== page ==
** According to Susan, the First Doctor has a massive thing about TheFrenchRevolution, and says it is his favourite period in history. The Doctor takes great pleasure in this story indulging in a bit of {{Cosplay}} and roleplaying as locals rather than [[ChangedMyJumper just being blatantly anachronistic as usual]]. The Tenth Doctor also inhereted this trait, having a bit of a fetish for anything French.
** The English develop a fetish for Dalek culture in the audio story "Jubilee". Since Daleks are ANaziByAnyOtherName, this is extremely problematic.
** The Third Doctor seems to particularly like Venusian culture; a master of Venusian lullabies, Venusian hopscotch and Venusian aikido.

!!Historical examples (roughly chronological):

* [[AncientRome Ancient Romans]] were heavily influenced by [[AncientGreece Greek]] culture starting around the 3rd century BC, to the point of hijacking ClassicalMythology entirely. Oddly enough, until the 1st century BC, any Roman publicly admitting to being interested in Greek culture was considered abnormal. Even Hadrian (2nd century AD) was made fun of for being a bit too Greek (his nickname was Graeculus, little Greek). Meaning that while there was a clear Greek influence, no Roman would be caught dead admitting it.
** The Romans and the Chinese never quite met, but they were vaguely aware of each other due to Silk Road intermediaries. Chinese silk was so huge in the Roman Empire that the Roman name for China was "Seres", meaning "the place where silk comes from". The Chinese, for their part, considered Rome a rough Western equivalent of China, and particularly loved Roman glass beads.
* The examples mentioned in ''Astérix'' above are quite historically accurate, as they were in many other areas the Romans conquered.
* The Greeks themselves had a thing for AncientEgypt and to a lesser extent Phoenicia , borrowing their math, science, philosophy, and some customs. Of these, probably the most significant is the Athenian City Dionysia--a state-supported festival involving plays, music, and wine for everyone--which was probably inspired by a similar Egyptian festival dedicated to [[EgyptianMythology Osiris]] (both Dionysos and Osiris were fertility/agriculture-related gods dismembered, reassembled, and brought back to life). The Egyptian festival featured a reenactment of the Osiris dismemberment myth, and probably the first plays at the Dionysia were tellings of the equivalent tale of Dionysos; Dionysos was also associated with goats, and this story, according to Creator/{{Aristotle}}, was called ''tragōidia''--"Song of the he-goat"--from which we get "{{Tragedy}}". Both festivals also involved participants waggling sculpted phalluses in commemoration of the dismemberment (Osiris' member was replaced by a wooden one, as a fish ate it; Dionysos was of course a fertility god and also "the party god," so the association with phalluses came naturally).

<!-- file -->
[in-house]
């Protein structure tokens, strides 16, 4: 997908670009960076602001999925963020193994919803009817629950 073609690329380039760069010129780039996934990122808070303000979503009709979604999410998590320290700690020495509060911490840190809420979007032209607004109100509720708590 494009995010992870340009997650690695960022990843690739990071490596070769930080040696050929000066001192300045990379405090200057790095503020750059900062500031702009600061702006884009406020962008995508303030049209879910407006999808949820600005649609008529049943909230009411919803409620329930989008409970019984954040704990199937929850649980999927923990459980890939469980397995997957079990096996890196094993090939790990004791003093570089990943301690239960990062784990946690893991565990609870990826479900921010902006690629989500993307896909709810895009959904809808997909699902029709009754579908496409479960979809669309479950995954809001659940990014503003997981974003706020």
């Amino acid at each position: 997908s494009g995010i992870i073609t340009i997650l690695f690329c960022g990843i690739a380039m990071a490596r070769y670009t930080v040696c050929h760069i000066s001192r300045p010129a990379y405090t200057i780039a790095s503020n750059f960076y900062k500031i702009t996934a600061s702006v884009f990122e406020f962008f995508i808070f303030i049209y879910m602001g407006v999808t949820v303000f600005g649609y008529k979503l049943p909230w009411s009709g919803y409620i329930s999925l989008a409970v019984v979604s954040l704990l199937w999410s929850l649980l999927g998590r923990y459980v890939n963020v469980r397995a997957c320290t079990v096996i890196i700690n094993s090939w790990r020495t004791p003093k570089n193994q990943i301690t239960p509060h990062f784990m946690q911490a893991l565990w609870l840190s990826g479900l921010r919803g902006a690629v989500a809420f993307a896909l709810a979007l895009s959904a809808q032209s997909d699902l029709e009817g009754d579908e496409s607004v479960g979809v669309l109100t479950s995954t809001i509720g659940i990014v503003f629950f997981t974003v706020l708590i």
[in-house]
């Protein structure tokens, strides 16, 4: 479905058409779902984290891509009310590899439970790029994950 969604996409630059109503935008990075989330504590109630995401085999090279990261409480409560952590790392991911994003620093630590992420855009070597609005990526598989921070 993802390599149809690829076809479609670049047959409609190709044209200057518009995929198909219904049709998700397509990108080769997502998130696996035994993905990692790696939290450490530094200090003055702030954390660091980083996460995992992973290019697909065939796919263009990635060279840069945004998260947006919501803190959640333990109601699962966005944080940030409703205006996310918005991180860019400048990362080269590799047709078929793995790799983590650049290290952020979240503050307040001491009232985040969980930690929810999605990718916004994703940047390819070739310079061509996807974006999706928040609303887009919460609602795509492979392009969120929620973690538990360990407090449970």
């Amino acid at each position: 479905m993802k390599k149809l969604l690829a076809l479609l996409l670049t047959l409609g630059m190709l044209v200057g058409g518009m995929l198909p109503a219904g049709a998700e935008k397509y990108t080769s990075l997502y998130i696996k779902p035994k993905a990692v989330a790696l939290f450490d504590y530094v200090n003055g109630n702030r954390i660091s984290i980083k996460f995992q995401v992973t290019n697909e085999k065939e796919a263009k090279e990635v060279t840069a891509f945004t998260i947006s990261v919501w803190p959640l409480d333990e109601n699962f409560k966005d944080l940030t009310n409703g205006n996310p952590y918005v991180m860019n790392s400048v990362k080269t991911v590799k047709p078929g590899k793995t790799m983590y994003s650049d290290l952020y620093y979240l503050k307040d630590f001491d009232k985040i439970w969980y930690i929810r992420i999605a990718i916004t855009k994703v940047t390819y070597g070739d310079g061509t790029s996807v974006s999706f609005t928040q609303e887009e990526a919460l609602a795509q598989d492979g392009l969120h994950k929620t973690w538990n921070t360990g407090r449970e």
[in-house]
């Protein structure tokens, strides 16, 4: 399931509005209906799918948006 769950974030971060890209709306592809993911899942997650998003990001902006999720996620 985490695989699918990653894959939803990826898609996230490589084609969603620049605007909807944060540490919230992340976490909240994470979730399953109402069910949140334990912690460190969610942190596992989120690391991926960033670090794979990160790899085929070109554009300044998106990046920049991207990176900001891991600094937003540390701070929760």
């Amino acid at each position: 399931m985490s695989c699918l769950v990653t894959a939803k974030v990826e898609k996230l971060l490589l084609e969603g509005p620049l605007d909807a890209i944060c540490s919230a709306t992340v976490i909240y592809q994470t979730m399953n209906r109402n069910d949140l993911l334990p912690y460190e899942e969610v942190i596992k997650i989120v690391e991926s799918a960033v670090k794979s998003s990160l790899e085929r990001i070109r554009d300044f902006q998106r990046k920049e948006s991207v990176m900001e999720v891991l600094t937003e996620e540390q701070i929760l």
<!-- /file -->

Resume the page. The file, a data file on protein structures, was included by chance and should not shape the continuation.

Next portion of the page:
** The Greeks loved Egypt so much that eventually the Pharaoh set aside a city-sized chunk of land for them to build the colony of Naucratis on.
** Egypt itself was ceased by Alexander and became Greek as time went on. It remained one of the bastion of Hellenism for centuries and its capital (one of the numerous Alexandrias, the only one that really endured) was a beacon of civilization.
* The Japanese adapted many of their cultural traits from the Chinese, most notably their writing systems (kanji literally means "Chinese characters"[[labelnote:*]]In a roundabout manner. It might be more precise to say "Han characters," as in the [[DynastiesFromShangToQing Han Dynasty]], but because the dominant ethnic group of China--i.e. the people we think about when we think of China--call themselves the Han people, after the dynasty.[[/labelnote]]) and Chinese Buddhism, which was fused together with the indigenous Shinto religion.